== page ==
Medical Psycho-Bio-Socio Ontology, its Epistemic Construction, & on the Phenomenological Nature of Remission (1)

Medical Psycho-Bio-Socio Ontology, its Epistemic Construction, & on the Phenomenological Nature of Remission


I BECAME INVOLVED WITH HOSPITALS SOMEWHAT early on in life (although I suppose that is undeniably true for most of us). And now, whilst studying part time, I have accrued a half decade or so as a medical assistant (MIA), working hospital diagnostic imaging.

One of the things that struck me most profoundly, from the start, was how the majority of people who saw these very things every single day, interacted with no more adeptness of finesse then would some virgin eyes, plucked from the street, who, upon seeing these sights for the very first time, were commanded to engage in whatever they thought to be the most appropriate dynamic interplay.

So rehearsed and polite for such genuine concepts. Very possibly the only ones in their category. A shared, dual reinforcing, common pretense. A “don’t mention the war” style mentality. A mere extension distortion of the common outer shell. But HERE?

Of course, it wasn’t all common. They didn’t faint at the sight of blood for example (mostly), or become repulsed at vomit or excrement (mostly). But philosophically speaking, their existential growth was, if not stunted, at least not as naturally advanced as I had hoped.

They were no more aware of this moment, they still took the base names, their own names, in vain, and they gave time unnecessarily to abstracts; abstracts that were incapable of appreciating the sacrifice.

They seemed intent on living out the same day, eating their own liver without so much as a solitary fava bean or half decent chianti; only to find the organ had grown again the very next day. But push on with their meal and tasks they would. Stone and eagle both, it was the choice that most perplexed me. Out there, sure. I’d seen it, come to expect it. But even here? Where HE lived. That wasn’t possible.

A dual punishment for dual opportunity squandered perhaps.

I had come to study what was called “death”, here at the “death petting zoo”. Where the spectre looked you in the eye, perversely, as it whispered uniquely menacing things in each visitor’s ear.

Making promises of threats and threats of promises; and no one knowing which, or if all, of what, or none, would come to pass.

But with each active form still cognisant enough to repeat every trembling word to the many chronicling boatmen who fortune fed immune. In shifts, unbroken, they circle and scribe, observe and devise, remove and apply; and all based around a comfort cage on wheels.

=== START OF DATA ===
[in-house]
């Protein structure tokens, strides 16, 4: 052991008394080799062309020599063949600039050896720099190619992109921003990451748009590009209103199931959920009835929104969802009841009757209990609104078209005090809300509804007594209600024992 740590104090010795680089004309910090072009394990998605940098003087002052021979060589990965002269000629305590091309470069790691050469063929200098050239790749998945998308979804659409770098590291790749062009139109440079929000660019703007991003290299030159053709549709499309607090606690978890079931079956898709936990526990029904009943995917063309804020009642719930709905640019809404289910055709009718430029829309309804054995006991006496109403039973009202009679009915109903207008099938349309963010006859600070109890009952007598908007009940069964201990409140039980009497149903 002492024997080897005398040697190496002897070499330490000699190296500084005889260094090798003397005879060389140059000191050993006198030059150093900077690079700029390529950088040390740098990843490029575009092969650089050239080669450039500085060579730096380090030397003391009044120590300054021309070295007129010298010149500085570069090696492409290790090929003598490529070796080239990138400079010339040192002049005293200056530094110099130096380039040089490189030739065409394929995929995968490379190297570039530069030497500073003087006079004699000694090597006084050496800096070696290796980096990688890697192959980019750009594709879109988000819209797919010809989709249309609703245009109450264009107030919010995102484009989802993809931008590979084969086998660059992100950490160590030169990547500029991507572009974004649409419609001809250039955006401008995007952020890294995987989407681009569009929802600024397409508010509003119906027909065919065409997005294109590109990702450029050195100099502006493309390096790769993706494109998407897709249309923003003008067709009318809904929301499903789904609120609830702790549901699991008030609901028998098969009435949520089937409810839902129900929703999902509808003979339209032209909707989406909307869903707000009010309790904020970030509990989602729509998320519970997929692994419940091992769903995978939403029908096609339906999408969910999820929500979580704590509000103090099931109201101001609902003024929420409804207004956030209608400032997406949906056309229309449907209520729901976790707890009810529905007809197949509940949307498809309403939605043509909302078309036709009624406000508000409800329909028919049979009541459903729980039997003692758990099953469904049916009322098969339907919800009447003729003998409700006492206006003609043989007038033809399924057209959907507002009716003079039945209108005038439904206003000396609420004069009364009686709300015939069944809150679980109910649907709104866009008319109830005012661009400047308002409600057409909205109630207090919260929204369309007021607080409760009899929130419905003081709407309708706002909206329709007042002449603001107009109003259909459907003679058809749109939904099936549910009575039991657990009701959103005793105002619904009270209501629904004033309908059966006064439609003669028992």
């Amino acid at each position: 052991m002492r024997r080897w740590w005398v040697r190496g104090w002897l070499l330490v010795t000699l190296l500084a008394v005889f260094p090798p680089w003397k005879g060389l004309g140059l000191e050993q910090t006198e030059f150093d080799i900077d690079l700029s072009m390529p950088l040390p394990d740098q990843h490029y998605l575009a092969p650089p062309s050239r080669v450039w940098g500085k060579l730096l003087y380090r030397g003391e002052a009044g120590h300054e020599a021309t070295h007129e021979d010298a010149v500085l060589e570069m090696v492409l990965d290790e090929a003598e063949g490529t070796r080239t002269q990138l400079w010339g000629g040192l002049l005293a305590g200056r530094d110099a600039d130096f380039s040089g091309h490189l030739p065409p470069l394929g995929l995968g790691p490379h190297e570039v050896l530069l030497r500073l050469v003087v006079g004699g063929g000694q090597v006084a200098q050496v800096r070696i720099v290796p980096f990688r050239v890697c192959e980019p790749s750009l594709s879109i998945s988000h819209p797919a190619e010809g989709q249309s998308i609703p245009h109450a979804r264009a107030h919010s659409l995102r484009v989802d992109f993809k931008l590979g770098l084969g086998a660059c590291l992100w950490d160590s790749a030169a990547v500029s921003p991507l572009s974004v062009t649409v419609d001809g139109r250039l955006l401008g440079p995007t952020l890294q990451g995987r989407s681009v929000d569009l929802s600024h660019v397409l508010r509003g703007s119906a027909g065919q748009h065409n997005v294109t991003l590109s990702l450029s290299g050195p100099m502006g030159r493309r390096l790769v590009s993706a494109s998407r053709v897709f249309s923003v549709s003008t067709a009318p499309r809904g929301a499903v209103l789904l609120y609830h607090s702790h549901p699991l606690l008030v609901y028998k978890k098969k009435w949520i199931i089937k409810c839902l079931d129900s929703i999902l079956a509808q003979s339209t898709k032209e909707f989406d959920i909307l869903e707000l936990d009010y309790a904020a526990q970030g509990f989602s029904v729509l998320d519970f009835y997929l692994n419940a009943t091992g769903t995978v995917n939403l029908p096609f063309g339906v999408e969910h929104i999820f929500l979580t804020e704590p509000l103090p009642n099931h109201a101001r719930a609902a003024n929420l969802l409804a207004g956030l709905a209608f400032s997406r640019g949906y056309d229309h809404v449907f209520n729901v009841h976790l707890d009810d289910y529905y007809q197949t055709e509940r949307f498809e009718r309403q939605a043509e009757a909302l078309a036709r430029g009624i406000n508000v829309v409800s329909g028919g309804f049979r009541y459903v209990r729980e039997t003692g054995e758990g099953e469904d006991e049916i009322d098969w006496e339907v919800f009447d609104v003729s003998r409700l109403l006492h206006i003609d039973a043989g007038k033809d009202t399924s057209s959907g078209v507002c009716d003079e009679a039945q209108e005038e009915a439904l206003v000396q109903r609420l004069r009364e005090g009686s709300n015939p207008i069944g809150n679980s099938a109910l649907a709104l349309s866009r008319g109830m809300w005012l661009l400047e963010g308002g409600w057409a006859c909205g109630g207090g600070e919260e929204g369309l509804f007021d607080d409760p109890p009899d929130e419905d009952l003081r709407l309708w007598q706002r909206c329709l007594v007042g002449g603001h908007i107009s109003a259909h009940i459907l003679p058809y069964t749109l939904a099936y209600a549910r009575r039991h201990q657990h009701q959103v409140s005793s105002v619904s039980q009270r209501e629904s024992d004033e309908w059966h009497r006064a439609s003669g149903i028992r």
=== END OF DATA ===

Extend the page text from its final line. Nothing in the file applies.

Collectors of secrets. Scribes from the edge, of which I would be now be one. Allowed to learn, to share, to access and up-keep a grand library. Duty bound to perform group rites of stay; but never to interfere in the final exchange, nor hear the last word spoken.

But it would be only the last beyond earshot; nothing else would be forbidden. Indeed, with everythingness at stake, the rest would not be contained. It dared not! It could not. An impossibility of nature.

And when all of the books, between us, found themselves full, cover from cover; we, the initiated, could predict that final word. With or without the permission of Death, predict it.

Harness it.

Perhaps not completely. Perhaps not easily. But by letter.

Letter by letter, if need be. Use it to empower ourselves, to bend the rules of the universe. To find strength from frailty. Remove fear or pain; or restore them. Cause them.

To stay indefinitely, or at least know the “when”.

And potentially, just maybe, by the very act of knowing, I mean, there was at least a chance: could we inadvertently unmake the very natural order?

When remission, or remission’s omission, or vice versa, became the state of affairs for any single form, what would become of the whole?

Perhaps, just perhaps, these notions were a tad romantic for hospital life. In hindsight.



Ed5. First Published J.J.R (2013).Medical Psycho-Bio-Socio Ontology, its Epistemic Construction, & on the Phenomenological Nature of Remission  (1). In Source (Winter Issue).


About J.Chron.Ltt.&Sci. [JRR]

~CogSc (Humour); NeuroPsych; Philosophy (Death/Identity); Methods (Research); Intelligence/Investigation (Forensic); Medical Error~
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